Monday, March 16, 2009

Cardboard appreciation: 2005 Topps Opening Day Billy Wagner

(This is the last week in a four-week winter sports season frenzy that is annually the busiest time of the work schedule for me. Appropriately, the first day of spring is Friday. And I'm appreciating March 20, because it means the end of the busy season, better weather, and BASEBALL. Here's another edition of Cardboard Appreciation. This is the 22nd in a series):

Yes, it's an Opening Day card. No I am not kidding. I am actually featuring a Topps Opening Day card on Cardboard Appreciation.

I do not appreciate the Opening Day set. I don't know many collectors that do. The release date for 2009 Opening Day was March 11. Do you hear any anguish from collectors because they can't find Opening Day packs? Nope.

Opening Day is one of those sets that arrived during a period when I wasn't collecting cards. I believe the first year that I saw them was with the 2005 set. I didn't know what they were at first glance because they looked similar to the flagship set, with a few alterations. Of course, that is one of the big complaints about Opening Day with collectors. That, and those icky magenta-ish borders Topps used last year.

All of that aside, there are other elements of this card that I traditionally don't like. The card is too busy. The photo is too small. The border is too thick. The player's name is listed up the right side, vertically. I hate the "LAST NAME" identification across the top. That killed 2005 Topps for me.

Given all of that, why is this card here then? Well, here is what it does have:

1. It's a cool action photo. I've always liked action shots, even though they're extremely commonplace now.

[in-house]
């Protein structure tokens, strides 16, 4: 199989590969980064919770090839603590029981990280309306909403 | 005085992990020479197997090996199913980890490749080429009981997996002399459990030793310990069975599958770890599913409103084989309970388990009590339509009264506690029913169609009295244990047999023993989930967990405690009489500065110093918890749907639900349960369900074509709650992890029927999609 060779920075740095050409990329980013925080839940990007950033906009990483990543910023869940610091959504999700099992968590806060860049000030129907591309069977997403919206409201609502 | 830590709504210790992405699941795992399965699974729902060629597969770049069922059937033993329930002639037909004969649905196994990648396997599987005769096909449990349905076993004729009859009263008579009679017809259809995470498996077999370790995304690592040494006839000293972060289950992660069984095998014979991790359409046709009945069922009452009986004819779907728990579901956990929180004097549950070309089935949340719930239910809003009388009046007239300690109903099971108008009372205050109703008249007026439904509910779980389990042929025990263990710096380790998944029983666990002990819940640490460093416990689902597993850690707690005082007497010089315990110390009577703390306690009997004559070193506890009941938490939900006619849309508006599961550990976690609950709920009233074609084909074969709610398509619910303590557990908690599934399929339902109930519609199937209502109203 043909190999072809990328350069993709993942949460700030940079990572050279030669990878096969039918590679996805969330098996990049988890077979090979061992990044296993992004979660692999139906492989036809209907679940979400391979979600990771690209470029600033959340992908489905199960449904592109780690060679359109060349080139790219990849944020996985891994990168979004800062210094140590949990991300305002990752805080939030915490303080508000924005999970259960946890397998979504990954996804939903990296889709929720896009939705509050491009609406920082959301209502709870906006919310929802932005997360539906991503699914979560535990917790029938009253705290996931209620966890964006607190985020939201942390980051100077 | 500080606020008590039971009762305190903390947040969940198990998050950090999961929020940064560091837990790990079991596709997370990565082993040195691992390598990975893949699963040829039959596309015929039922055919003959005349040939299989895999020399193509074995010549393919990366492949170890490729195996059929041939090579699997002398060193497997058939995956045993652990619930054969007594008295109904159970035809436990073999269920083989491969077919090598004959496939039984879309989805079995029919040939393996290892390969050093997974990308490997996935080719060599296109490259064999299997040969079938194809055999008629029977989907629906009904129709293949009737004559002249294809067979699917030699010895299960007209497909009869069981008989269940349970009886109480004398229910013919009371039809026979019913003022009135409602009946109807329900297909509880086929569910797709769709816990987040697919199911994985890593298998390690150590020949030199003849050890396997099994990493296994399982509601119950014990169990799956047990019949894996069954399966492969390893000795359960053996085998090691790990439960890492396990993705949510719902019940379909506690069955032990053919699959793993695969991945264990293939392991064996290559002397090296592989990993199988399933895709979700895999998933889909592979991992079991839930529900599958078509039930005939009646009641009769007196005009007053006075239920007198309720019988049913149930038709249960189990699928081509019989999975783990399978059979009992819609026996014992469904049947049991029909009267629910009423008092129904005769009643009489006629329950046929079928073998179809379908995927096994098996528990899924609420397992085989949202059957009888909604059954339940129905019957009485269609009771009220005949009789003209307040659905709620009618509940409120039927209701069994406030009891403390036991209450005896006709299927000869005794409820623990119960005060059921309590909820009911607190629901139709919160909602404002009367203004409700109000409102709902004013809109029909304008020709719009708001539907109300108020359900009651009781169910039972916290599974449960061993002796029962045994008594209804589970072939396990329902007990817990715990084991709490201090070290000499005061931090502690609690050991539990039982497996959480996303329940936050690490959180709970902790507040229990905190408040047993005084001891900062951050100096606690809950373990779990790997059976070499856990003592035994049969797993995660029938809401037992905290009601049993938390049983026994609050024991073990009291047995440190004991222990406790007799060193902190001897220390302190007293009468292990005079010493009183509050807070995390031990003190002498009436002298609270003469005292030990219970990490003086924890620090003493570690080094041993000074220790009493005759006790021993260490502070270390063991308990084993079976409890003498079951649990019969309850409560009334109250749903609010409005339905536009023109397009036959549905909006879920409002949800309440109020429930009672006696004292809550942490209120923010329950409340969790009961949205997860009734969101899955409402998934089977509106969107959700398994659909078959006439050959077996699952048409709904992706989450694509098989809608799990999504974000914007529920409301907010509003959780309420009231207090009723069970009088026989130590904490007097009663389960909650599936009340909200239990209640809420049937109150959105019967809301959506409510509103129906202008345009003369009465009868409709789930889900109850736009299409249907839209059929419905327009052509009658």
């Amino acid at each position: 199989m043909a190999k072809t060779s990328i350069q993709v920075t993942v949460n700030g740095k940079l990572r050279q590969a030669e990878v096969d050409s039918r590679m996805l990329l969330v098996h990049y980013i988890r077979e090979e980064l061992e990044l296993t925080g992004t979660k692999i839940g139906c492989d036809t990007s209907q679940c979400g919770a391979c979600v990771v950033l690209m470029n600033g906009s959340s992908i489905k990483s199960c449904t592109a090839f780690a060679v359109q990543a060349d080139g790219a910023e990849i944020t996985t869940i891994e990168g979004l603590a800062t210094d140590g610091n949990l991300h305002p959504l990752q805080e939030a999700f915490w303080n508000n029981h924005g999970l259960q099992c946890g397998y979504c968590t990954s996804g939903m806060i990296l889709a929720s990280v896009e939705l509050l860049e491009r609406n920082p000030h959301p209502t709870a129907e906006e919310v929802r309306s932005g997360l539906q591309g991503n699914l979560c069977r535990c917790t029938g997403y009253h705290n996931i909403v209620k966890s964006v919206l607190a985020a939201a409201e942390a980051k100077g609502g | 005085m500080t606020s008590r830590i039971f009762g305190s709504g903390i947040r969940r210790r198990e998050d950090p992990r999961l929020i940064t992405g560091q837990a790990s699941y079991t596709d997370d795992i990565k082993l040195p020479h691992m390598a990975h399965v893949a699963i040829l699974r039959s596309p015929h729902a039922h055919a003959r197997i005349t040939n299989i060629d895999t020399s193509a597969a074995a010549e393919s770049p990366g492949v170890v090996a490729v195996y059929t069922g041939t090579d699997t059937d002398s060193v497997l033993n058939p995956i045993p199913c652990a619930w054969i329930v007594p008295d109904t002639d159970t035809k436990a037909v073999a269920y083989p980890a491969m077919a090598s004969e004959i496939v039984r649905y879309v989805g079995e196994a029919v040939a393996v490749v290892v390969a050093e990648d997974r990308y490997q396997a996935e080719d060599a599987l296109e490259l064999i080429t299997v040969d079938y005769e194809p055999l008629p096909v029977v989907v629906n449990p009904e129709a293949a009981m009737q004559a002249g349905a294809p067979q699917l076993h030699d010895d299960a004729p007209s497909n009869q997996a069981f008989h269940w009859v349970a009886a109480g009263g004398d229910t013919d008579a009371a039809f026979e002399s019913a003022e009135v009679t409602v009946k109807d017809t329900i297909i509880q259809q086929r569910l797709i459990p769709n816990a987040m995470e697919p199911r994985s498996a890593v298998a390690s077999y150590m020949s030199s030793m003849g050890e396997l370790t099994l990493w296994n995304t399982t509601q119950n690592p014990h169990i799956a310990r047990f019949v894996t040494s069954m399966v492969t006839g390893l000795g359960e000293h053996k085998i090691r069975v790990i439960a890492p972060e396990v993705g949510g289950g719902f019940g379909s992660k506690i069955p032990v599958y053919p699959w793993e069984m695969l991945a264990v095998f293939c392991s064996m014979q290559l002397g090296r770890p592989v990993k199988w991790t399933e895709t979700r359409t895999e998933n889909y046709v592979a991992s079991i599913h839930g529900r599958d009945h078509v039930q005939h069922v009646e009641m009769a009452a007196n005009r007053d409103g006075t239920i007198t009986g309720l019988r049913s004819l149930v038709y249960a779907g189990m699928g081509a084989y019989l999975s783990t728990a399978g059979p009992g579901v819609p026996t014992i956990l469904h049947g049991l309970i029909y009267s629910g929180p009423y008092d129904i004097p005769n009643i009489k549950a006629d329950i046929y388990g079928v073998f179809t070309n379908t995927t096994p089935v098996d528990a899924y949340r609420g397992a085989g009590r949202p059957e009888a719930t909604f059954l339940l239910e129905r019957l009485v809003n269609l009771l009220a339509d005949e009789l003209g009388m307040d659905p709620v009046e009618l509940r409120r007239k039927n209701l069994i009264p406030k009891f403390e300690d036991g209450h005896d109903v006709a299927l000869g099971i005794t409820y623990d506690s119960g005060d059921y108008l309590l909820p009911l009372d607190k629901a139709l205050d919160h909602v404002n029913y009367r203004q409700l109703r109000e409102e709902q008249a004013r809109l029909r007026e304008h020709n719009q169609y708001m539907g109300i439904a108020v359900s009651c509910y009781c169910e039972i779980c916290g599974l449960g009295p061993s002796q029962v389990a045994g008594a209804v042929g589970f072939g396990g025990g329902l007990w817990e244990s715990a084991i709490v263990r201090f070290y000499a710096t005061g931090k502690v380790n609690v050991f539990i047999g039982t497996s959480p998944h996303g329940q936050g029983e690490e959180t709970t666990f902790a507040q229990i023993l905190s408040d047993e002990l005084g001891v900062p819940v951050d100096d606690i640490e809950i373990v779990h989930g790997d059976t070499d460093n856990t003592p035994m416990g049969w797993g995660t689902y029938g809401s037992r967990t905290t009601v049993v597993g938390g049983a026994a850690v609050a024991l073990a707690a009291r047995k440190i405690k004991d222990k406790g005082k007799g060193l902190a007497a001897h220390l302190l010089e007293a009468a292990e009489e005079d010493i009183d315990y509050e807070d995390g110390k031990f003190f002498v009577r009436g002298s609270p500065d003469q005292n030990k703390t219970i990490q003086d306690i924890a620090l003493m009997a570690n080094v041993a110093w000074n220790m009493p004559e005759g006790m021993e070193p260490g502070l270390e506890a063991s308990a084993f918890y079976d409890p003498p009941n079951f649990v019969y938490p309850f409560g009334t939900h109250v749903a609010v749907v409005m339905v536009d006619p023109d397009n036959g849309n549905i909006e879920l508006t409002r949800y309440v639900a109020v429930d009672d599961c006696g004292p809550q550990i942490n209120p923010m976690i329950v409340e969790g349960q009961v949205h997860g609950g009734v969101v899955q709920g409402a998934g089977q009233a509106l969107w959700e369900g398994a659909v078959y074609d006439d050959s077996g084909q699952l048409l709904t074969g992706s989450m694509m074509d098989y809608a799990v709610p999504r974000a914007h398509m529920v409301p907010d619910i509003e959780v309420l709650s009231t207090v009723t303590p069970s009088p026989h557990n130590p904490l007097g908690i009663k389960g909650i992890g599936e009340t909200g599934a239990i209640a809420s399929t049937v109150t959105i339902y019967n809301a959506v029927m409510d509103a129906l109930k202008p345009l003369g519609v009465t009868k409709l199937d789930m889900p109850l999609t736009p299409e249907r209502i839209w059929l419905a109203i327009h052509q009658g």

2. It's a horizontal card. I love horizontal cards. I wish they would make a whole set of them.
3. I like the team name written in logo form. To me, that was one of the bright spots of 2005 Topps.
4. I like that Opening Day used the color blue, instead of gold, with the last name. It matches quite well with a number of teams (including the Dodgers).
5. Finally all of the colors on the border -- and even the Opening Day logo -- match well with Wagner's uniform. Combine that with the photo and it all has a festive, baseball feel. A true "Opening Day" of the baseball season feel, if you will.

I'm not convinced this is the best way to present this photo. Strip away a lot of the extra stuff on the card and present this photo with minimal border or no border, and maybe the card would look better. Or maybe it would look like every other no border card.

But as it is, the 2005 Topps Opening Day Billy Wagner card, is something to appreciate. And I'm as shocked about that as you are.


  1. I actually don;t mind Openind Day because they're a cheap fix for a card addict. HOWEVER, I hate that the cards int he Opening Day set are not as updated (i.e. not photo shopped) like cards in the case set. Checkout the Andruw Jones card from 2008. It shows him as a Brave where as his regular topps cards features him as a Dodger. LAME.

  2. Yup, Ben, I've got both of those Jones cards. That's pretty bad.

  3. The only 2 things I like about the Opening Day set are (1) cheap and (2) non-glossy fronts are better to hold autographs.

    Other than that, they're knock-off pieces of crap.

  4. I liked the first few years of Opening Day (1999 to 2002) better when the cards featured a silver foil opening day logo shield. Since 2003, they've had the same Opening Day logo just printed on. The sets used to be smaller as well, just 165 cards. In 2007 they went to 220 cards. I've never really understood the point of the set. Upper Deck has been doing something similar with First Pitch a few years ago and First Edition the past few years.